Insured Group Health Plans –Nondiscrimination in Favor of the Highly Compensated is a Ticking Time Bomb
The Patient Protection and Affordable Care Act (“ACA”) has been making big political waves since its enactment in March 2010. Since then, the focus has switched to different provisions depending on effective dates and political winds. One provision which has gained attention and will gain more is the prohibition against insured group health plans (plans where an employer pays a fixed monthly premium for employee coverage) from discriminating in favor of highly compensated individuals (“Nondiscrimination Rule”). Self-insured plans (plans where an employer pays claims as they are incurred rather than a fixed premium) have been subject to a similar rule since 1980. ACA expands most of the substantive rules for self-insured plans to insured group health plans.
Self-insured plans are subject to provision 105(h) of the Internal Revenue Code (“Code”) which prohibits discrimination in favor of “highly compensated individuals.” The Code defines “highly compensated individual” as one who is 1) one of the 5 highest paid officers, 2) a shareholder who owns more than 10% in value of the stock of the employer, or 3) is among the highest paid 25% of all employees. Under this definition, every company regardless of size employs highly compensated individuals. The nondiscrimination prohibition includes both plan eligibility and plan benefits. The Code contains complicated tests to determine if a plan discriminates in either eligibility or benefits, and specific rules excluding certain employees from those tests. (Note: These provisions only apply where coverage is provided on a pre-tax basis which is most coverage.)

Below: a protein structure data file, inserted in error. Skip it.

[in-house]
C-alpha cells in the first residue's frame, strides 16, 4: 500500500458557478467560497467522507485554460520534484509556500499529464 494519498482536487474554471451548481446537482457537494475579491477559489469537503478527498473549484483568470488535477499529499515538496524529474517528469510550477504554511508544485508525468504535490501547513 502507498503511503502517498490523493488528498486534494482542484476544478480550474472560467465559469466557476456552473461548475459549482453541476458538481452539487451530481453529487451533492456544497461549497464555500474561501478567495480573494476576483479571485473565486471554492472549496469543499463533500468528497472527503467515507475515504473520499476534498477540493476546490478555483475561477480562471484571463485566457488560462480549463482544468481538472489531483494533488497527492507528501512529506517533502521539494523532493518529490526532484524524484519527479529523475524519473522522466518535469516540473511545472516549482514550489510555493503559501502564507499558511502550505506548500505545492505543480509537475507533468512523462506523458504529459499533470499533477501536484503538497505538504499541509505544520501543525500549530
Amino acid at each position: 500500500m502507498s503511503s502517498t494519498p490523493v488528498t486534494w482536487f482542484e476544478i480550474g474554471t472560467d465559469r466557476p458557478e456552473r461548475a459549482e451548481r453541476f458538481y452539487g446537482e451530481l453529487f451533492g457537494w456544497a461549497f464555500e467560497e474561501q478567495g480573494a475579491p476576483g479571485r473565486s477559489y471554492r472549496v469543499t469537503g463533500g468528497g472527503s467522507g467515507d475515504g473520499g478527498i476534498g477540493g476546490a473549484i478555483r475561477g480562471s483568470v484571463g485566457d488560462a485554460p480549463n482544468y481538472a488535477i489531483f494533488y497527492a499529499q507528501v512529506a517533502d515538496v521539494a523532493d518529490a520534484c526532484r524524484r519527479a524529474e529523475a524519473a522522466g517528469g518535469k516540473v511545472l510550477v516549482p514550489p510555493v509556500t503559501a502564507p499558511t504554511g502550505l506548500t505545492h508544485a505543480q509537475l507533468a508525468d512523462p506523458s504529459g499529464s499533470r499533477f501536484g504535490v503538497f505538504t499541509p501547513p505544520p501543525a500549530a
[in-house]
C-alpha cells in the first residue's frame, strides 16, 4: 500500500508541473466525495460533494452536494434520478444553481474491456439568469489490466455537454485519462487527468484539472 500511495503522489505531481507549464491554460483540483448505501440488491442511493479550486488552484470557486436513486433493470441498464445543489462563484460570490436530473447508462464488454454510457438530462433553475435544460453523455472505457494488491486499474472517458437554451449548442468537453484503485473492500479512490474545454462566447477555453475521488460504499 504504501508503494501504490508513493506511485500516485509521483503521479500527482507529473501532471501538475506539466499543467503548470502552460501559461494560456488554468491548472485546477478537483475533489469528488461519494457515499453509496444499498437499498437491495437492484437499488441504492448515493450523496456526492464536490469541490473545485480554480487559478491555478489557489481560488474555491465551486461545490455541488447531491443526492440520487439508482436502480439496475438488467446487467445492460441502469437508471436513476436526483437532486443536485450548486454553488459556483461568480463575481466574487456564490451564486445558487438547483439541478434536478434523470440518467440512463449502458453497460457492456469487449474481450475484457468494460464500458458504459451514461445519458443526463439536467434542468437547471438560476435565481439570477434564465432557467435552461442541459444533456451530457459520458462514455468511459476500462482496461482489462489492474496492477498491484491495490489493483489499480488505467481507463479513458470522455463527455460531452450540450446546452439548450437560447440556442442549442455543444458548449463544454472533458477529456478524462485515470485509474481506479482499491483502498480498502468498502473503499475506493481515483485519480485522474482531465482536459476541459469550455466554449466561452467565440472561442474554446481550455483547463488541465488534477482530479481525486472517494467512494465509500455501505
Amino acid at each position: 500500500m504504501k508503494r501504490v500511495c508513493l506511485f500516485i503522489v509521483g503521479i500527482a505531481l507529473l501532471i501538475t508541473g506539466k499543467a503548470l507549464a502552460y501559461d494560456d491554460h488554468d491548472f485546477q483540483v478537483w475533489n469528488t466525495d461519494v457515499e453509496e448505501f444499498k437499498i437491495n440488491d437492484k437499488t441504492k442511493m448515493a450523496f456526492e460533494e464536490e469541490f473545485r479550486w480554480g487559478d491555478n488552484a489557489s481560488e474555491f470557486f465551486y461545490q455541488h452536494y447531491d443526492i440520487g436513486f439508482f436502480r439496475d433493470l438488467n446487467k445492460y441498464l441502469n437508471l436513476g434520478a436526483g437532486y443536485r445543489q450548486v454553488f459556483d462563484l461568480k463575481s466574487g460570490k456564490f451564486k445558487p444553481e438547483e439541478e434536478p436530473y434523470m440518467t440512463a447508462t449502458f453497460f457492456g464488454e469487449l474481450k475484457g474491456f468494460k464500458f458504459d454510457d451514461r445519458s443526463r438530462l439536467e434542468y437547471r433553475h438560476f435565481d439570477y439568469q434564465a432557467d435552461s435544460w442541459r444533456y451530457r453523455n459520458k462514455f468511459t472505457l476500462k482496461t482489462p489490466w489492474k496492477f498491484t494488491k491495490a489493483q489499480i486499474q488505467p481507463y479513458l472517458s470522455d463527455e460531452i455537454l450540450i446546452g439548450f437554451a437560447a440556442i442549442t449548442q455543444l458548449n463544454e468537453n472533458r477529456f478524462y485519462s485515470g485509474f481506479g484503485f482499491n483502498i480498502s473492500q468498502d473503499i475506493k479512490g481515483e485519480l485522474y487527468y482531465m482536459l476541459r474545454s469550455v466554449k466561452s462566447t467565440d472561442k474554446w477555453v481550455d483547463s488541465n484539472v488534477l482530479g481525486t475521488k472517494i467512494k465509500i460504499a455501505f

ACA extends this prohibition by amending the Public Health Service Act’s Section 2716 which subjects non-grandfathered insured group health plans to a similar Nondiscrimination Rule prohibiting discrimination in favor of highly compensated individuals. The Nondiscrimination Rule will impact plans that offer coverage that discriminates in eligibility and/or benefits between groups of employees, such as between managers or professionals and staff. For example, management-only coverage, reduced premium or added benefit coverage to management, and post-termination continuation of benefits to one group of employees and not another, will all likely be deemed discrimination under this provision.
Under this Nondiscrimination Rule, the plan or plan sponsor who is not in compliance will generally face an excise tax or civil money penalty of $100 for each day of noncompliance per employee who is discriminated against or a civil action compelling it to provide non-discriminatory benefits, absent some exception. When enforced, these penalties will become significant quickly.
Although the Nondiscrimination Rule is effective now and has been effective since 2010, the IRS issued a notice (Notice 2011-1) stating compliance will not be mandated nor will penalties be assessed until after regulations or other administrative guidance is issued. Until that time, employers need not file the requisite paperwork under this section. The notice also states the guidance will not apply until plan years beginning a specified period after issuance of the guidance. Thus, once the rules are effective, employers will have some time to reach compliance. Immediate compliance is not necessary – yet.
Although we are awaiting regulatory guidance on this provision, i.e., when the rules will be effective, the Nondiscrimination Rule is here to stay and employers with insured group health plans should be consulting legal counsel and their tax advisor now to evaluate possible compliance issues and potential coverage options. Once the regulatory guidance is issued, there will be a finite amount of time to evaluate these issues and make necessary changes.
Brody and Associates regularly advises management on complying with the latest state and federal employment laws. If we can be of assistance in this area, please contact us at email@example.com or 203.965.0560.